Latest Global Monitoring for Environment and Security Stories
The Berlin Air and Space Show, ILA, one of the worldâ€™s largest aerospace trade shows, opens next week.
As fears grow that the Loop Current in the Gulf of Mexico could soon catch the oil slick and drag it south towards coral reefs in the Florida Keys, scientists are monitoring the situation closely with ESAâ€™s Envisat radar data.
Originally designed to monitor Earth for just three years, ESA's veteran ERS-2 satellite is still in orbit and going strong after 15 years of delivering essential data to improve our understanding of Earth and climate change.
Despite the hardest winter in the UK for the last 30 years, and the heavy snow-falls of the last few days in Scotland, there are signs from space that spring is finally on its way.
ESA has awarded a contract worth â‚¬105 million to Astrium to build the second Sentinel-2 satellite.
Having a large-scale boreal forest biomass inventory would allow scientists to understand better the carbon cycle and to predict more accurately Earthâ€™s future climate.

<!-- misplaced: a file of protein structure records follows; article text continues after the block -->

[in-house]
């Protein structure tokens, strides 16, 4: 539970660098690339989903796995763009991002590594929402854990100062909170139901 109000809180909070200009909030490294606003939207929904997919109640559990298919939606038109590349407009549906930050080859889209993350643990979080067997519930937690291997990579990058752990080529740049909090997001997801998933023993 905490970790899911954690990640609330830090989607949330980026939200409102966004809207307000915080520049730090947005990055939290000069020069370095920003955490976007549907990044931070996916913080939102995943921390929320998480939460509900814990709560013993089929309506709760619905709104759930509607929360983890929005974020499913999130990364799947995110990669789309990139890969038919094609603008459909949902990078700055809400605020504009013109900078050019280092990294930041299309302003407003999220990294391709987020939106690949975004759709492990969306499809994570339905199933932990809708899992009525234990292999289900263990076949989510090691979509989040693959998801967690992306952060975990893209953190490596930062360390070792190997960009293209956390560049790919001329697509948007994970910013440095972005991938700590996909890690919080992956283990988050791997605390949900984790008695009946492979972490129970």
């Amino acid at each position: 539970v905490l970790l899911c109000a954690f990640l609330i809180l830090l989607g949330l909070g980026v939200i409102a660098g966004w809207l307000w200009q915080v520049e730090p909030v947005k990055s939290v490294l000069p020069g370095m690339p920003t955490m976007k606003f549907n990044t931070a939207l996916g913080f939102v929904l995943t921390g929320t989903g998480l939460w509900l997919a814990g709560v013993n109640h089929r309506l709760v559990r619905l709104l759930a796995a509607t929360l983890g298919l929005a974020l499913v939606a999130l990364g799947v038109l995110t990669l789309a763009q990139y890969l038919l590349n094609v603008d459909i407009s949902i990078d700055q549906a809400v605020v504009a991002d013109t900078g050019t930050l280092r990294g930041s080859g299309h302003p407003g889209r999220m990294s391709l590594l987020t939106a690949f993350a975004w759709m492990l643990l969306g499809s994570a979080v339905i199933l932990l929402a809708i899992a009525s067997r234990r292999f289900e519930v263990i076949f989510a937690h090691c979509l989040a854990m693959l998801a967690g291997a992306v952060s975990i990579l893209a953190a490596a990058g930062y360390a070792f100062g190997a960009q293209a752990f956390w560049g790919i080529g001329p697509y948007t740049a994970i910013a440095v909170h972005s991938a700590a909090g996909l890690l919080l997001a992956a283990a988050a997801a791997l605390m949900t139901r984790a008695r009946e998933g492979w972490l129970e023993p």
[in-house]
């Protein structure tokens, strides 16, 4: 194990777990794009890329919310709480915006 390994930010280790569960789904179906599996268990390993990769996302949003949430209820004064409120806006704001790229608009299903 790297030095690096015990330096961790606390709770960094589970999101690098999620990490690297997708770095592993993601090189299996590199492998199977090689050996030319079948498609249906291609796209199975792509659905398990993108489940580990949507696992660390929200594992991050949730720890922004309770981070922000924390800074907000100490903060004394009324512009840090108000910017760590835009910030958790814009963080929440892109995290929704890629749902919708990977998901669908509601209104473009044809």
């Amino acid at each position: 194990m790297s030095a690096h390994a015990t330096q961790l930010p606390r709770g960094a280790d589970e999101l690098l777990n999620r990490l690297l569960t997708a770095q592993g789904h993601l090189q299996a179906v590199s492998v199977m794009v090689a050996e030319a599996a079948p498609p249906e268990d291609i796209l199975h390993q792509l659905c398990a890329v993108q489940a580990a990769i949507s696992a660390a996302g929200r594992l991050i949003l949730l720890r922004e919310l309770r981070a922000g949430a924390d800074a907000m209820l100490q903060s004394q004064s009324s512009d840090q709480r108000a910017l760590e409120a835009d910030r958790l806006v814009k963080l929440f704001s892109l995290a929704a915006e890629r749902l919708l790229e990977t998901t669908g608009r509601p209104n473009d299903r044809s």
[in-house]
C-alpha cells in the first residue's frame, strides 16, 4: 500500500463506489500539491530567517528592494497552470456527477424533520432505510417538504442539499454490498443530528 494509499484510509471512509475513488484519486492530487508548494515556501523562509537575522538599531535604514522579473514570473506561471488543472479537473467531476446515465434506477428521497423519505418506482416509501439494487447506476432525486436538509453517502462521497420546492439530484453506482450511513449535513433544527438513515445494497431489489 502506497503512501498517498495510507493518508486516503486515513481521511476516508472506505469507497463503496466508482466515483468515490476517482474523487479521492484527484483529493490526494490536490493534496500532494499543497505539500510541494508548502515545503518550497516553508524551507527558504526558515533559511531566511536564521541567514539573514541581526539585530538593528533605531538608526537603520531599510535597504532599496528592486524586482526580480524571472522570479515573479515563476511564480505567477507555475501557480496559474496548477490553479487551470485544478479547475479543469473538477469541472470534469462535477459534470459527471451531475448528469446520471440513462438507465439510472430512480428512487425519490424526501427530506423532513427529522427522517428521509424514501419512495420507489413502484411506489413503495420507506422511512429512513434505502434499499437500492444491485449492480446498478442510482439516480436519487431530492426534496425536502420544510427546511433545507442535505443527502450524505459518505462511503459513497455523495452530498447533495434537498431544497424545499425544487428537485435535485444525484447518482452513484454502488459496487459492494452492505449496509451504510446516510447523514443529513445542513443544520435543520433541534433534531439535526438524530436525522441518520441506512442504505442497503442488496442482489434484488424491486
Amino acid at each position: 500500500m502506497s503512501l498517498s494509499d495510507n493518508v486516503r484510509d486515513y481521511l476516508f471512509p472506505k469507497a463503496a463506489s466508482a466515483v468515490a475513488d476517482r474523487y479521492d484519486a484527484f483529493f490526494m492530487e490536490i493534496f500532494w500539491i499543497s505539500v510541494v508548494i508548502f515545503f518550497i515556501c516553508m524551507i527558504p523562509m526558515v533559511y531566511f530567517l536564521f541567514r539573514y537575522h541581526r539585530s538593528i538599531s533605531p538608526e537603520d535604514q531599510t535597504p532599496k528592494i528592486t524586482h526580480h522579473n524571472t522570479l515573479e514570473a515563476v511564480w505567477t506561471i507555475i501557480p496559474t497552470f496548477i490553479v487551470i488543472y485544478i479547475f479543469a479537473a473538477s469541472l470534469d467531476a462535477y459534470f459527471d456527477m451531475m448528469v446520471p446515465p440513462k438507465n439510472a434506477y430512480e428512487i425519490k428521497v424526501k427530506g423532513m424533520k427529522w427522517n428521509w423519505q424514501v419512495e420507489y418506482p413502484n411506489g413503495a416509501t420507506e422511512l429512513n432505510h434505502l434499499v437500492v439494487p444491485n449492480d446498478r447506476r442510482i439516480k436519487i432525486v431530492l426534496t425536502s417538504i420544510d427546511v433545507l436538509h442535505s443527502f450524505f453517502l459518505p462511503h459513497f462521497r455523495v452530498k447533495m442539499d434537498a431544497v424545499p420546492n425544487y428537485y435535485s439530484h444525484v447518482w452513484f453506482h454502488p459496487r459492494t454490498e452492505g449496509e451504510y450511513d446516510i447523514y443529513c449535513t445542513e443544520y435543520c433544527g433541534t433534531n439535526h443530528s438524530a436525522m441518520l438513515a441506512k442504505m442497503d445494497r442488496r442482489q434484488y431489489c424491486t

Marking another significant step in the GMES initiative, ESA and Thales Alenia Space recently signed a contract worth â‚¬270 million ($372 million USD) to build the second Sentinel-1 and Sentinel-3 satellites.
As ESAâ€™s Mission Scientist for CryoSat, Mark Drinkwaterâ€™s role in supporting the preparation of the mission has been to ensure that the satellite and data processing systems are compatible with achieving the missionâ€™s objectives of deriving accurate measurements of ice-thickness change.
As rescue workers scramble to provide assistance to hundreds of thousands of people following Haitiâ€™s earthquake, Earth observation satellite data continues to provide updated views of the situation on the ground.
A major magnitude 7 earthquake struck the Haitian capital of Port-au-Prince on January 12, causing major casualties and damage.
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